The sense of paranoia was not widespread. Polls with most athletes considered the experience in Rio 2007 to be a very good one. Among all participants, the athletes tend to have enjoyed it the most.

On the infrastructure side, we have already talked about this. There were several delays and cancellation in infrastructure projects, because the municipality made this event its trademark driving away the opponent State Government - only Maracana was delivered among their investments - and made it difficult for the Federal Government to invest. As a result, the preparations were severely impacted as well as the budget, with the Federal Government and the NOC coming to rescue the games at the last moment. The lack of experience with multi-sport events was also a factor back then. But similar problems are arising during London 2012 preparations and I don't see anyone comparing both here. There is a lot people doubting Rio capacity to organize the Games, but when London did run, there were no such expectations.

What the Rio 2016 bid has successfully portrayed is that the mistakes of Rio 2007 were key for building a solid project for the 2016 Olympic. No other city bidding for 2016 has had such an experience in recent times. If they have to cope with the logistics of the organization their plans might be difficult to execute. So, the PanAm 2007 is a big asset for the bid and paved the way for a solid Olympic bid. It's benefit to the general population was limited due to the non-accomplished infrastructure investments, which are unlikely to be repeated this time, but the legacy for the sports and for the surrounding areas where the Games were staged were also significant.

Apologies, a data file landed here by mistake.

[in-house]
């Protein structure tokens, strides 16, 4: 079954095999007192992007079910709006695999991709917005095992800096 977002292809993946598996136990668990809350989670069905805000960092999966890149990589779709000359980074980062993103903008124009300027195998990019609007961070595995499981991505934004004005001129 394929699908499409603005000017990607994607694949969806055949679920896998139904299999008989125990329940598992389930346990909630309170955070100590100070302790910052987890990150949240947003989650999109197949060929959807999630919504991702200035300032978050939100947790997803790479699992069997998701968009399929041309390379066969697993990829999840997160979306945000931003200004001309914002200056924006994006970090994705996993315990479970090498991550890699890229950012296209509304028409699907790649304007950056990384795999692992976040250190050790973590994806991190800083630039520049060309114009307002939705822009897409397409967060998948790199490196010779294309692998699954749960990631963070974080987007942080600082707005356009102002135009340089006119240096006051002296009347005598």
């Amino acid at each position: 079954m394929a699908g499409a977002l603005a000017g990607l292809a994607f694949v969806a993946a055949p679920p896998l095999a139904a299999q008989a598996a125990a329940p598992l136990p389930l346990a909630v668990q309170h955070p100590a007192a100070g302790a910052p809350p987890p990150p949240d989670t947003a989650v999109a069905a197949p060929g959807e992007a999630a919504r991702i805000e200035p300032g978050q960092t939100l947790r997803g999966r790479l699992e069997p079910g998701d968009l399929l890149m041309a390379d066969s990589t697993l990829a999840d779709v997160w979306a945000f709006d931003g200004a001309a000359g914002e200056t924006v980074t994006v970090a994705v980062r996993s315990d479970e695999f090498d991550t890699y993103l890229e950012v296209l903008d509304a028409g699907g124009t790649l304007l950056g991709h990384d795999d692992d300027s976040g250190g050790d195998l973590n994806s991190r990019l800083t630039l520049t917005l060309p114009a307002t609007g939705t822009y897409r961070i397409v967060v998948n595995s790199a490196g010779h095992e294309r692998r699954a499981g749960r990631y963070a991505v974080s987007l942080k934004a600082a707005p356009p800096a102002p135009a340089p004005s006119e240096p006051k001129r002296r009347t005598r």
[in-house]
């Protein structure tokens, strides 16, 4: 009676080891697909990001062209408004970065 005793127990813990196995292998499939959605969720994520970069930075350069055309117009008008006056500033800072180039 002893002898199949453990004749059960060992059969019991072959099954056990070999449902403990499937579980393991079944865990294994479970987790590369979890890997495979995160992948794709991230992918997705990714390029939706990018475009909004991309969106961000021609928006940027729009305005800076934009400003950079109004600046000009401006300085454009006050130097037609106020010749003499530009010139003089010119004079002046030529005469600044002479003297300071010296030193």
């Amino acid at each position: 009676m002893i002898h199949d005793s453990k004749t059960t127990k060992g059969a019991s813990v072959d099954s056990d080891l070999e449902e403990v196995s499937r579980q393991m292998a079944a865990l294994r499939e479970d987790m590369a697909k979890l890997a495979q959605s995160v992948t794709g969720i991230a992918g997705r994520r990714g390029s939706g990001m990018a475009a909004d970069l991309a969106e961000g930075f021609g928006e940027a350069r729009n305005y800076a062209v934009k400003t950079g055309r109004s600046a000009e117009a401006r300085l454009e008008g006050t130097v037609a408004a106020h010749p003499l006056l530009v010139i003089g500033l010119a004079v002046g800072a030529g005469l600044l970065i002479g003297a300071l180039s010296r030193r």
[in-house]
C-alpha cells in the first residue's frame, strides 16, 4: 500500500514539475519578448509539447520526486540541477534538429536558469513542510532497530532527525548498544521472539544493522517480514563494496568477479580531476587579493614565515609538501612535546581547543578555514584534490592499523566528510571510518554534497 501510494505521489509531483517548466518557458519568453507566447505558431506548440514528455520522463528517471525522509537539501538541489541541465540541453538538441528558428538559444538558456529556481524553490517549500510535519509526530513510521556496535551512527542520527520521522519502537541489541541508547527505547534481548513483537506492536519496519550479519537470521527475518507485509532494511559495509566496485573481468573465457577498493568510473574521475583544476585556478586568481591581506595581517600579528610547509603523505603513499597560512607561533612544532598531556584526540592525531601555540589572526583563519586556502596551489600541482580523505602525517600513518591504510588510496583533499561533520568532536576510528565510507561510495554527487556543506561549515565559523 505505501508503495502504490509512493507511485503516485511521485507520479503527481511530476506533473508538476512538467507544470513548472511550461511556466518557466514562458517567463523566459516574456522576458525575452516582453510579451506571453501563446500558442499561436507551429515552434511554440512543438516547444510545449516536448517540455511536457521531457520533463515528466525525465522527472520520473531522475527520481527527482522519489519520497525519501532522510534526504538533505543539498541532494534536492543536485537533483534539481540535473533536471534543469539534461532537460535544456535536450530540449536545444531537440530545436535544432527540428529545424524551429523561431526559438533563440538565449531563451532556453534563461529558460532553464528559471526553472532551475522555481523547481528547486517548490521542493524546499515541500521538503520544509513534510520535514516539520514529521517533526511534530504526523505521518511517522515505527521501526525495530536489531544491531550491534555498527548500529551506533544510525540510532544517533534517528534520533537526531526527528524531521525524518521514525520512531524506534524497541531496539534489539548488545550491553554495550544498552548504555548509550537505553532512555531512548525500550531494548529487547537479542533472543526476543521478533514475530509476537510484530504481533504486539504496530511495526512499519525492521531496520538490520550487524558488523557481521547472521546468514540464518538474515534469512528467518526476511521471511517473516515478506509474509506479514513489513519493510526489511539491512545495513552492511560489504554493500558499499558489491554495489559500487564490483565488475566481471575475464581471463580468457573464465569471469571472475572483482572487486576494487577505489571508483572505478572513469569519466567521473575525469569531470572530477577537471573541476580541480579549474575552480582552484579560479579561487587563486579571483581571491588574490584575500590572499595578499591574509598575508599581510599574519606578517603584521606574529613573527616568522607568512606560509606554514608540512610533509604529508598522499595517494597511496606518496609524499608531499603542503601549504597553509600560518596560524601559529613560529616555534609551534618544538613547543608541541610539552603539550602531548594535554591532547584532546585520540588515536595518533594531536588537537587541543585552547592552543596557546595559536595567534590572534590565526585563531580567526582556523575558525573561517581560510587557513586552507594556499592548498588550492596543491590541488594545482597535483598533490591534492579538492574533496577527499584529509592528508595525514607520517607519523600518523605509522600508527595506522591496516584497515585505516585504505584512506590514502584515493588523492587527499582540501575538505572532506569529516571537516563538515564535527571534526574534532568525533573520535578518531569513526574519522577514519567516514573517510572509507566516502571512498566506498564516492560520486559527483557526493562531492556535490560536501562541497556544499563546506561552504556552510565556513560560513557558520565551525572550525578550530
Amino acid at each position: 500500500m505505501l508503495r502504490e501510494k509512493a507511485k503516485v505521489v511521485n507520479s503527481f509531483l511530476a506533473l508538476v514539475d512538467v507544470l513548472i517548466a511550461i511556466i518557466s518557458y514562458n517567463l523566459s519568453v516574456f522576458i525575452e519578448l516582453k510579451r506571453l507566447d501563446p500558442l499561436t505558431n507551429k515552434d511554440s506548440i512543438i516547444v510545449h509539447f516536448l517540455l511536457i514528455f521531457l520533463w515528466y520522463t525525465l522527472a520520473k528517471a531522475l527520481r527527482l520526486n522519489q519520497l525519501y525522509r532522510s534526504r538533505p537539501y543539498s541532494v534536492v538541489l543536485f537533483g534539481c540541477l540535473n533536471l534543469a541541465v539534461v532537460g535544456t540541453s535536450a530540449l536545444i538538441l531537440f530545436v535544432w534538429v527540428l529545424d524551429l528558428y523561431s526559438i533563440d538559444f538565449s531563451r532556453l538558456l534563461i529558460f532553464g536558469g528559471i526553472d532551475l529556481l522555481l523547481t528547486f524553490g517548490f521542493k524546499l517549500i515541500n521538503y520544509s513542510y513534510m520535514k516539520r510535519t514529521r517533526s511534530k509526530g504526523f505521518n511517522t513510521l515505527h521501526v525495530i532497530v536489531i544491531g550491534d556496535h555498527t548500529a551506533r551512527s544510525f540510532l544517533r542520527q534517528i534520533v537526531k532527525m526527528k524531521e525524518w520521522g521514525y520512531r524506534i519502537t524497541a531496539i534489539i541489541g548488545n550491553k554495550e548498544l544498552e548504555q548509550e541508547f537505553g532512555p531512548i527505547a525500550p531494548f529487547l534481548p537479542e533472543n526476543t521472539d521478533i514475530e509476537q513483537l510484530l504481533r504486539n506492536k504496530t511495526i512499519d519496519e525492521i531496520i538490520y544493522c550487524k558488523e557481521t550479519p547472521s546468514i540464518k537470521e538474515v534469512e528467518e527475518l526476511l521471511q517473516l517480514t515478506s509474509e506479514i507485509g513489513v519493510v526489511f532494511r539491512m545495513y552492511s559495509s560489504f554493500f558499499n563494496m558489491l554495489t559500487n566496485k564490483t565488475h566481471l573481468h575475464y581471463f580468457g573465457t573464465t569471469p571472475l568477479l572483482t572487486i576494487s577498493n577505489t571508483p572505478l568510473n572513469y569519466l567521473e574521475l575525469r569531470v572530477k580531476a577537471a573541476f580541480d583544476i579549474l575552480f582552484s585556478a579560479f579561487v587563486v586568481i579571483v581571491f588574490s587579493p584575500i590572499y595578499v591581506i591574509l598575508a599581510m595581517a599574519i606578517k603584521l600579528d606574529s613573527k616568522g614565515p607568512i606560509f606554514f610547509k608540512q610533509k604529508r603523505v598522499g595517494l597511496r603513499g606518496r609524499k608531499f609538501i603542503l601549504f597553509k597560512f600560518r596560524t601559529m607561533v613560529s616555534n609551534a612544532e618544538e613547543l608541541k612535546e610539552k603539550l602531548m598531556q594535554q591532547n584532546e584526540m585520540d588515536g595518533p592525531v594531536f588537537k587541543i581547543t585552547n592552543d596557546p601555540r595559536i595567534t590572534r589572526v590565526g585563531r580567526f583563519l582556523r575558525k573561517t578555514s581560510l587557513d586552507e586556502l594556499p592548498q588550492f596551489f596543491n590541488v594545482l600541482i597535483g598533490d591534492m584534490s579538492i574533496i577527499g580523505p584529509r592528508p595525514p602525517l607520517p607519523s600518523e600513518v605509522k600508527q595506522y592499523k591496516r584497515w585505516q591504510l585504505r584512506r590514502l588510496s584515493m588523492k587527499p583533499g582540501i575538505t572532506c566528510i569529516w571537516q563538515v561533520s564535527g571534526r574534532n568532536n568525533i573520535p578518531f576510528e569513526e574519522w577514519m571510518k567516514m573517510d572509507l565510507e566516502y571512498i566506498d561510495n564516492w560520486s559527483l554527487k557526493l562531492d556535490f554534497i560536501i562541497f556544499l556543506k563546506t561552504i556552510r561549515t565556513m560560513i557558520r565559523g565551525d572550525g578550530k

So, people would say it was successful or not based on their own perspective. On the perspective of a sporting event, it was very successful. The vast majority of accounts from the participants attest that, but you cannot please everyone, so there might be some negative statements. Apparently you couldn't gather many, since you had to take one from an athlete that heard something and was not actually there.

Link to comment
Share on other sites

Well, Rio got a lower rank than Doha indeed...